You should use a wok if you’ve got one, if not, a large skillet will do. Put a little oil in the wok and when it is hot add the chopped garlic. You do know how to tell if the oil is hot enough, don’t you? OK, simple: shove the end of a chopstick into the oil, vertically, to rest on the bottom of the wok. If you see bubbles coming up the oil is hot enough, if no bubbles, it is not hot yet. When the garlic aroma starts to diffuse (about 45 seconds) add in the meat. Pork is traditional, but chicken is also good. When it is just about halfway done add in the shrimp. When they are done take them out and chop fine. Add everything to the pan – meat, veggies, fish sauce, chile sauce, and noodles. If you don’t have bean sprouts you can use 3 to 4 leaves of fine shredded Napa cabbage. Cook until the veggies, particularly the carrots, are softened. Immediately transfer to a plate and let it cool down.

Wrappers: What you want is the Chinese wrappers which are wheat based and need refrigeration; they are not rice paper. Rice paper is mostly for the uncooked party rolls and can be a whole lot of fun to handle. If you have trouble getting the flap to stick down mix up the cornstarch and water so you can glue it down. Keep a damp (almost wet) towel over your skin stack as you work, otherwise they will get dry and unworkable. (You could do something radical like follow the directions on the skin package.) If you can’t find them at the local grocery try to find an Asian store. They will have them. Our local Publix does not carry them, but they do stock egg roll skins. Not quite the same, but they could be used in a pinch.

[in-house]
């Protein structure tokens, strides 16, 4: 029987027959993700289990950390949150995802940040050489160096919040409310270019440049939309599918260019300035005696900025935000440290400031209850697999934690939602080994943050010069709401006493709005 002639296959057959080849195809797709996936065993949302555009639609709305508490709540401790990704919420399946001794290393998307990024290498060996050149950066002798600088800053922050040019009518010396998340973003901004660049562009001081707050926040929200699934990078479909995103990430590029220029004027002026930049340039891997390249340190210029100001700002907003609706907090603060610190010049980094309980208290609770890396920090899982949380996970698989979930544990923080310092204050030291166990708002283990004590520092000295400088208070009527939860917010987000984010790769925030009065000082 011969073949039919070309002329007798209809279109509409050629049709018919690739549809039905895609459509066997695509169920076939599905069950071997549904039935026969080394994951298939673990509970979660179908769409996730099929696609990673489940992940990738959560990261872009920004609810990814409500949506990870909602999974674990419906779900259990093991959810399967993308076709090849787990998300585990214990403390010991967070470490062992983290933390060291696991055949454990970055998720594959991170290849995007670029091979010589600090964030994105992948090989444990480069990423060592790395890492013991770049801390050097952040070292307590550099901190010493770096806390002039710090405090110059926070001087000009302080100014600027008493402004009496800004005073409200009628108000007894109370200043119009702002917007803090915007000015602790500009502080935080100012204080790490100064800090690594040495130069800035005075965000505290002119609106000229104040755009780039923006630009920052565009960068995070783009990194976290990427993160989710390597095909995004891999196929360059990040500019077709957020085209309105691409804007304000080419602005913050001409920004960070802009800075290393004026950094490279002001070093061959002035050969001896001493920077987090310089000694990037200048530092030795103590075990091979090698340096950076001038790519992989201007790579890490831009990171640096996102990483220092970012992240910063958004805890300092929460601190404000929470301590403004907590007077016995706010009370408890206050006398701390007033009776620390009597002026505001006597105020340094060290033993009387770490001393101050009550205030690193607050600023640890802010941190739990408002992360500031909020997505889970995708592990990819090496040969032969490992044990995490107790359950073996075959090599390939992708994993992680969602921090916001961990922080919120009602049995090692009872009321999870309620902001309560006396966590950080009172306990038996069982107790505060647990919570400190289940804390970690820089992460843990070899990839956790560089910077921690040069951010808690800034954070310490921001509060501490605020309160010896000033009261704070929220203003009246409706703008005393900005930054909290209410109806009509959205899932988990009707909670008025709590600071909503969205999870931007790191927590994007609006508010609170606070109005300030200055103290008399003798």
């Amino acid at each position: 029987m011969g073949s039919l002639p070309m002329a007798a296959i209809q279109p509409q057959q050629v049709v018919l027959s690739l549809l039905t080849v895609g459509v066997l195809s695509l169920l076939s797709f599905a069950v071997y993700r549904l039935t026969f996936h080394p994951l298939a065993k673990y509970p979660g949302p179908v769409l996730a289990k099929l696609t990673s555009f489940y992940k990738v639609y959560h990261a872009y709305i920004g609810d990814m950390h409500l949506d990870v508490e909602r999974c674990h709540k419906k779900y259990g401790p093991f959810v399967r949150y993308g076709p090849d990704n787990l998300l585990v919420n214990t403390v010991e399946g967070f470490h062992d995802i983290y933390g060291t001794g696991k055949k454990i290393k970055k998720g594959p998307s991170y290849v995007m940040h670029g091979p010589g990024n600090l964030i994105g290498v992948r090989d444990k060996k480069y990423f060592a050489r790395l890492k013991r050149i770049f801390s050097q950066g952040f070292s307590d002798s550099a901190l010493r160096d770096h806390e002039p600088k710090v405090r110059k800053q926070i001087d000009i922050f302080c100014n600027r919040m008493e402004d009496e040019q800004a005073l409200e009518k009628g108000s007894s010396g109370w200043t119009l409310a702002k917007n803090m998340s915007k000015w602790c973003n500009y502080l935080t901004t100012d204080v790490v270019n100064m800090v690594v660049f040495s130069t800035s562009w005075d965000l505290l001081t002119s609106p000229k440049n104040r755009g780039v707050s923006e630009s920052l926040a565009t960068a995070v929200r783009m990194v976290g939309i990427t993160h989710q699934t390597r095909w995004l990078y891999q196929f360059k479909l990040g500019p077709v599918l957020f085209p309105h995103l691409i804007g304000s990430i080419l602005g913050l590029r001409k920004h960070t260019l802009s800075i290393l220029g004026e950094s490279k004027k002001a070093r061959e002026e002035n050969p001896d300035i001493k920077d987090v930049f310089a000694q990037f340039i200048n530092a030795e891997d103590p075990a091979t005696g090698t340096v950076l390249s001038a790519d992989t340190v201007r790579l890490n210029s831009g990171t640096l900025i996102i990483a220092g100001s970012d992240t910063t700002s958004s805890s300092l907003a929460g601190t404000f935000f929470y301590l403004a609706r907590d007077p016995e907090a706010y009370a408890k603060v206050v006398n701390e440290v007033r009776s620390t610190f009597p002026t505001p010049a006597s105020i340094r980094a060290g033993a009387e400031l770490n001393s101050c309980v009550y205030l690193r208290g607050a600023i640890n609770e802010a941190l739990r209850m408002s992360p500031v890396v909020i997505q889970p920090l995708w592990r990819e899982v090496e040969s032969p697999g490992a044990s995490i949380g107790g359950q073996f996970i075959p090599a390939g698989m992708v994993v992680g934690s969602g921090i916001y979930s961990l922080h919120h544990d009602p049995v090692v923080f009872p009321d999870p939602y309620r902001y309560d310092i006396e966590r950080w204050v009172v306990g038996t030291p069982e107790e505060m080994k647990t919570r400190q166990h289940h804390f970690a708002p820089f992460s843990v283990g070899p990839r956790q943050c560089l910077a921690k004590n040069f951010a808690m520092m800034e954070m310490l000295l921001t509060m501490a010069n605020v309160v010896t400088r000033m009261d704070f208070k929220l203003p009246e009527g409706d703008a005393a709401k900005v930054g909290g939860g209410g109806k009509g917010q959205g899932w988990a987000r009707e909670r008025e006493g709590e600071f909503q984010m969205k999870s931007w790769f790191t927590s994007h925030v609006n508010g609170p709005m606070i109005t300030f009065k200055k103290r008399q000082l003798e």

If you’ve got square skins set with a corner pointing directly at yourself. If they are round, it doesn’t matter. Put a tablespoon full of cooled filling in the skin off center near yourself. Fold the bottom up and around the filling, fold in the sides, and roll from the bottom into a tight cylinder. For Vietnamese style they should be rather long and thin. The Chinese style rolls are shorter and fatter. Brush the edge with the cornstarch water mixture if you need it to seal. Chinese skins don’t always need the extra since they are wheat based. Square skins tend to seal a little better also. If you have trouble there are beau-coup videos on the web showing how to roll them.